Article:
Wednesday, January 9, 2013

Rode NTG-3 Shotgun Mic

NTG-3 and MKH 416 open for close inspection

A $699 USD street, the Australian-made Rode NTG-3 seems extremely well-placed for its price and performance. Like the Sennheiser 416, the NTG-3 is an RF-condenser that combines a somewhat sophisticated RF circuit with the capsule to reduce the deleterious effects of high humidity. Tricky to design, but worth the effort. That design element has contributed greatly to the 416ʼs “bullet proof” reputation and should do the same for the NTG-3.

The RF environment is growing significantly more hostile, though, and Rode seems to have taken shielding a bit farther than Sennheiser did back in 1974 when the MKH 416 came to market. Attention to the mechanical and electronic lay out of the NTG-3 including the surface mount technology (SMT), PCB layout, component selection and dual chamber design of the internal brass tube that appears to separate most of the circuitry from the tunable RF section and capsule, all contribute to RF resistance and mic performance. Sennheiser has also gone to SMT and other upgrades with all of their later model MKH 416 mics.

The upper chamber and part of the lower chamber of the internal metal tube in which the circuitry and capsule sit is completely covered by a thin grounded metal mesh. Just behind the capsule a rubber o-ring in a small groove and one closer to the tip snug the internal metal tube inside the slotted outer tube. The internal tube runs the full length of the outer tube for increased shielding. A small foam plug a little over a half inch thick sits within the top of the internal tube to reduce popping. The extended upper section of the internal tube, above the capsule, has two rows of precision holes drilled on opposing sides covered with a thin fabric to mechanically filter the sound once it has already been filtered by the slots on the outer tube.

Rode also adds some further insurance by integrating their longer pin 1 ground pin into a very well designed grounding scheme. The XLR connector is not stock. The base is machined from solid brass. The ground pin is permanently mounted into that case. Pins two and three are isolated via Teflon bushings. All pins are gold-plated.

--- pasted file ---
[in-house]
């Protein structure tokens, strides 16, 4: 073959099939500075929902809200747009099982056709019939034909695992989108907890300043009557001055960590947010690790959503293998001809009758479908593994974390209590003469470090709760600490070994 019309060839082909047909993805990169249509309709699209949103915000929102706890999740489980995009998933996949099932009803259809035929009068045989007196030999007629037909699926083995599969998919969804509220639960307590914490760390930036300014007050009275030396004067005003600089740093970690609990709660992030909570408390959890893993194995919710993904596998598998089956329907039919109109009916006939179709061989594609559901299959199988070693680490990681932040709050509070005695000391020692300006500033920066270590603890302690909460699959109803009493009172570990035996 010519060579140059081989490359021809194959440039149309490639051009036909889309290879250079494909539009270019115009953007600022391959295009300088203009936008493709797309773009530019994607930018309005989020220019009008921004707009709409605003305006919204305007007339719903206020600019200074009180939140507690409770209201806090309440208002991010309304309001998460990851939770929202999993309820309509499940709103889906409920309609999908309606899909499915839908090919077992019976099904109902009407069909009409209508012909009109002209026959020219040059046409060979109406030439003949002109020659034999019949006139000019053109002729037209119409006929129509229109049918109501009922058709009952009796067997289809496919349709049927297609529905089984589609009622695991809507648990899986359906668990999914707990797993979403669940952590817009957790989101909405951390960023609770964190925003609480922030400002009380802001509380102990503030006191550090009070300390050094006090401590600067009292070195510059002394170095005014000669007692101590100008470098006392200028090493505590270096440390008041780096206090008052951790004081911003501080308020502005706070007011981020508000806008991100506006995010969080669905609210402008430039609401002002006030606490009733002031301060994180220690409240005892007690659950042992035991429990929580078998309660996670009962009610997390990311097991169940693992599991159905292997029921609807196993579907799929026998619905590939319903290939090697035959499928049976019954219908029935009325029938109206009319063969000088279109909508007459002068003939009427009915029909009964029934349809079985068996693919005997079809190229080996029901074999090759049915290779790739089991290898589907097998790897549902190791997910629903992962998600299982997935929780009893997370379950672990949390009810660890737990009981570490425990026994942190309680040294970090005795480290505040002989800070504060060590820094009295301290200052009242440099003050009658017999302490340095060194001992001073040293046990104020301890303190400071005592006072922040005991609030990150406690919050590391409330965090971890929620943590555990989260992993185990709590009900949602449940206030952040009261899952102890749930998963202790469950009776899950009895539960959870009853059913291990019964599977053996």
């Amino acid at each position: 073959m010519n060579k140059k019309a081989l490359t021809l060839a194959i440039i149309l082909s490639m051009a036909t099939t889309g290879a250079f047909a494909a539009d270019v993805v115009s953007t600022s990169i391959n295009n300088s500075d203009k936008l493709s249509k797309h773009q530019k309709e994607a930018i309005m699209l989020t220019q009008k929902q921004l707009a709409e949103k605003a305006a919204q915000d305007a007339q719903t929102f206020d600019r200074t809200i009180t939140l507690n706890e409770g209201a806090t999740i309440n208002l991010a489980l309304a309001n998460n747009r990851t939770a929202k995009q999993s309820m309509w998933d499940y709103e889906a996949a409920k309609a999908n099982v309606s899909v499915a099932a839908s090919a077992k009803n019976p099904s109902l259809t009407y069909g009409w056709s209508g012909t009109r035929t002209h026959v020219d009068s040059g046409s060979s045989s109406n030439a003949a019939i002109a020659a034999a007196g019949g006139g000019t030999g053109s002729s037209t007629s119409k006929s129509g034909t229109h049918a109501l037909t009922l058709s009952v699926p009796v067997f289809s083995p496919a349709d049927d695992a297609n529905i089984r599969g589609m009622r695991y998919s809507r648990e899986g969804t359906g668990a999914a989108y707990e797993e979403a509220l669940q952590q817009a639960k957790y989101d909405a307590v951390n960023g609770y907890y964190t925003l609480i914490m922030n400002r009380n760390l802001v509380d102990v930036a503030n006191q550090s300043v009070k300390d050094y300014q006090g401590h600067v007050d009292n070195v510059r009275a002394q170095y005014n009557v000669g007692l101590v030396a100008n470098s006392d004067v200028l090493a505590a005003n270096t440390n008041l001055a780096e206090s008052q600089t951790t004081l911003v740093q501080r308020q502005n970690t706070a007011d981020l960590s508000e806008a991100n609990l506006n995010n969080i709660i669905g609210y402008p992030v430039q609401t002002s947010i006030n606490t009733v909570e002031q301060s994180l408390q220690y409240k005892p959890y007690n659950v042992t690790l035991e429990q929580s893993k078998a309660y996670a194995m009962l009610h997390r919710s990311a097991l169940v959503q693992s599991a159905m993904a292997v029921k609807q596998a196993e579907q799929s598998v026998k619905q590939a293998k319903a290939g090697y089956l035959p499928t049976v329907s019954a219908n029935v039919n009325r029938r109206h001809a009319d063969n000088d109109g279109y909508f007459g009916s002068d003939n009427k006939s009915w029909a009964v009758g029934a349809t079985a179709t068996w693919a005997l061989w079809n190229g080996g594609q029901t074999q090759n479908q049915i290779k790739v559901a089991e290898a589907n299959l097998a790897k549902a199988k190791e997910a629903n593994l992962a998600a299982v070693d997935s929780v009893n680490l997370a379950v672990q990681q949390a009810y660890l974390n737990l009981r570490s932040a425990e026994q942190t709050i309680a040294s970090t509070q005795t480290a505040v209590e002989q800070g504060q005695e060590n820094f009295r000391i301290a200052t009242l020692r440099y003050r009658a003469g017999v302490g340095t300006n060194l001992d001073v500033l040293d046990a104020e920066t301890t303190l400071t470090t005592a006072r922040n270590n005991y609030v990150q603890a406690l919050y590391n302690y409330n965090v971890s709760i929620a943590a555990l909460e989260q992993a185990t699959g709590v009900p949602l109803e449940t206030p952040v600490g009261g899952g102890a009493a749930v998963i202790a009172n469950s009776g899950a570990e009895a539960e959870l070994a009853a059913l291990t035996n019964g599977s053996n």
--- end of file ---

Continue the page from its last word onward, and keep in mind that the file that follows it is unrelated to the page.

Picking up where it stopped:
The Rode NTG-3 employs a line gradient supercardioid capsule. Output impedance is 25 Ohms. Sensitivity is listed at -30 dB re 1 Volt/Pascal (31.6 mV @ 94 dB SPL) +/- 2 dB @ 1kHz, EIN noise is 13 dB-A and it can withstand 130 dB SPL. The 416 and NTG-3 share the same 13 dB-A selfnoise and sensitivity. At about a quarter inch longer and about the same weight as a 416, the NTG-3 weighs less than six ounces. Its matte champagne finish is not reflective.

Itʼs not unusual to have to roll the low end off on a 416 these days unless youʼre in the middle of nowhere or in a studio. Sanken rolled off the bottom a bit with their CS-3e and Rode follows suit with the NTG-3, so thereʼs not quite as much in the upper bass or lower midrange on the NTG-3. That makes the NTG-3 sound slightly crisper and brighter. More so when used very close. As you back it off, though, normal air diffusion makes any high-frequency differences between the two mics pretty unnoticeable. However, the fact that my 416 is over fifteen years old may suggest that it may not be as bright as it once was. Regardless, with a zep and a furry, of course, youʼll lose a bit of top end.

The NTG-3 pattern is a little wider than the 416, with more gently sloping shoulders. This translates into a more forgiving pattern for two-shots, but youʼll also hear a bit more ambience. My 416 has a little spot about ninety degrees off axis where thereʼs a slight return of high frequencies. The NTG-3 does not. Both mics sound about the same from the rear. The NTG-3 sounded fine on my K-Tek carbon fiber boom with a Rycote Softie suspension mount. The NTG-3 had less low frequency boom handling noise, mostly because the 416 noise had more LF content due to its response.

After not picking up any interference with my Verizon cell phone sitting next to the NTG-3, I made a point of taking the NTG-3 to the mall with my location recorder and headphones to visit T-Mobile, the Apple store and AT&T. There was no interference, even with phones operating right next to the NTG-3. I was using Whirlwind Accusonic +2 cable and connectors. The shield was not tied to the XLR shells.

Want to hear the mics? Download an mp3 here.

The Rode NTG-3 appears to be a very solid piece of gear. The efforts to eliminate RF are noted and appreciated. I like the unique and very handy padded metal storage tube. The foam windbreaker and simple mic clip all add value to the package. I think youʼll be seeing NTG-3s show up in more kits soon. At the moment, I canʼt see why not. Nice job Rode.

Technique, Inc. © copyright 2008 All Rights Reserved
Ty Ford may be reached at

Application: Film, ENG/EFP audio.
Key features: Designed to withstand todayʼs harsh RF environments.
Price: $699 USD Street.
Contact: Rode

1 comment:

  1. Ty, thanks for the review and info. I recently used an NTG-3 right next to my 10 year old MKH-416 and found the Rode was very similar in sound...maybe a touch more bass. The tube the Rode comes in would also make it great for travel.